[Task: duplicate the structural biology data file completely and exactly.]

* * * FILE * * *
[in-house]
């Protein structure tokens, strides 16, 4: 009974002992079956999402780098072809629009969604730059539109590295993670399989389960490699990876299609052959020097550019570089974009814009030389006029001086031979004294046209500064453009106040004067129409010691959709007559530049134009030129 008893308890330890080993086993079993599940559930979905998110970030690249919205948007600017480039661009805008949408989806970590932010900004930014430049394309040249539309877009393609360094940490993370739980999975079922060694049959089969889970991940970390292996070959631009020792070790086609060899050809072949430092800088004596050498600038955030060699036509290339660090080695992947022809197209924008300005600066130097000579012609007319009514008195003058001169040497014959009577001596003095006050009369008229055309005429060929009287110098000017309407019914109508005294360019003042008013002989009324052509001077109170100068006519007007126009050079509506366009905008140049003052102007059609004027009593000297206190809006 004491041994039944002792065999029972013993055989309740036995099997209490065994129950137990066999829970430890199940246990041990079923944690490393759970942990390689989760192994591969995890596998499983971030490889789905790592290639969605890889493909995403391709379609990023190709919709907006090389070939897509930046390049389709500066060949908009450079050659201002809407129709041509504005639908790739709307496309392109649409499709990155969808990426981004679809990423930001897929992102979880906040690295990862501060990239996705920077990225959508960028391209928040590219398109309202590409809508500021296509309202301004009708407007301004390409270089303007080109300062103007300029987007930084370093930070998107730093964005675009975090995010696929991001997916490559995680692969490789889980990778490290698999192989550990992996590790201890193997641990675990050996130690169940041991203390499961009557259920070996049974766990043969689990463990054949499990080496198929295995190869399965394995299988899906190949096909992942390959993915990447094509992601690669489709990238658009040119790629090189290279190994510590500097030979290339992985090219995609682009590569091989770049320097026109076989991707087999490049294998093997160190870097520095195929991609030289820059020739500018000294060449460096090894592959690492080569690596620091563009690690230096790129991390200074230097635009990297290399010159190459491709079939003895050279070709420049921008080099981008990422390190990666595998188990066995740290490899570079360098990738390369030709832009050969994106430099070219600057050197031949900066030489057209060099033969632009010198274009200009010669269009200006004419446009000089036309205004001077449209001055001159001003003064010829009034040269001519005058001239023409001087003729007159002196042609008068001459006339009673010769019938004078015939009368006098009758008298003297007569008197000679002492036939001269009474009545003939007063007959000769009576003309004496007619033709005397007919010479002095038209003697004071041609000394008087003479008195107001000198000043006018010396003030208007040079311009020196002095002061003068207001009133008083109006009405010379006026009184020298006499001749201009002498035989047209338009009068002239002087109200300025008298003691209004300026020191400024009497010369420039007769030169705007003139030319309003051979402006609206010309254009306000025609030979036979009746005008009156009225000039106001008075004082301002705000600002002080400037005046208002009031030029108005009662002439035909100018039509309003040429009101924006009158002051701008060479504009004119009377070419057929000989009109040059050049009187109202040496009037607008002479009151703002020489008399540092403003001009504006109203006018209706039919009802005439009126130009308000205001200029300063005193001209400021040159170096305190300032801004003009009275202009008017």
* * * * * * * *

[in-house]
């Protein structure tokens, strides 16, 4: 009974002992079956999402780098072809629009969604730059539109590295993670399989389960490699990876299609052959020097550019570089974009814009030389006029001086031979004294046209500064453009106040004067129409010691959709007559530049134009030129 008893308890330890080993086993079993599940559930979905998110970030690249919205948007600017480039661009805008949408989806970590932010900004930014430049394309040249539309877009393609360094940490993370739980999975079922060694049959089969889970991940970390292996070959631009020792070790086609060899050809072949430092800088004596050498600038955030060699036509290339660090080695992947022809197209924008300005600066130097000579012609007319009514008195003058001169040497014959009577001596003095006050009369008229055309005429060929009287110098000017309407019914109508005294360019003042008013002989009324052509001077109170100068006519007007126009050079509506366009905008140049003052102007059609004027009593000297206190809006 004491041994039944002792065999029972013993055989309740036995099997209490065994129950137990066999829970430890199940246990041990079923944690490393759970942990390689989760192994591969995890596998499983971030490889789905790592290639969605890889493909995403391709379609990023190709919709907006090389070939897509930046390049389709500066060949908009450079050659201002809407129709041509504005639908790739709307496309392109649409499709990155969808990426981004679809990423930001897929992102979880906040690295990862501060990239996705920077990225959508960028391209928040590219398109309202590409809508500021296509309202301004009708407007301004390409270089303007080109300062103007300029987007930084370093930070998107730093964005675009975090995010696929991001997916490559995680692969490789889980990778490290698999192989550990992996590790201890193997641990675990050996130690169940041991203390499961009557259920070996049974766990043969689990463990054949499990080496198929295995190869399965394995299988899906190949096909992942390959993915990447094509992601690669489709990238658009040119790629090189290279190994510590500097030979290339992985090219995609682009590569091989770049320097026109076989991707087999490049294998093997160190870097520095195929991609030289820059020739500018000294060449460096090894592959690492080569690596620091563009690690230096790129991390200074230097635009990297290399010159190459491709079939003895050279070709420049921008080099981008990422390190990666595998188990066995740290490899570079360098990738390369030709832009050969994106430099070219600057050197031949900066030489057209060099033969632009010198274009200009010669269009200006004419446009000089036309205004001077449209001055001159001003003064010829009034040269001519005058001239023409001087003729007159002196042609008068001459006339009673010769019938004078015939009368006098009758008298003297007569008197000679002492036939001269009474009545003939007063007959000769009576003309004496007619033709005397007919010479002095038209003697004071041609000394008087003479008195107001000198000043006018010396003030208007040079311009020196002095002061003068207001009133008083109006009405010379006026009184020298006499001749201009002498035989047209338009009068002239002087109200300025008298003691209004300026020191400024009497010369420039007769030169705007003139030319309003051979402006609206010309254009306000025609030979036979009746005008009156009225000039106001008075004082301002705000600002002080400037005046208002009031030029108005009662002439035909100018039509309003040429009101924006009158002051701008060479504009004119009377070419057929000989009109040059050049009187109202040496009037607008002479009151703002020489008399540092403003001009504006109203006018209706039919009802005439009126130009308000205001200029300063005193001209400021040159170096305190300032801004003009009275202009008017």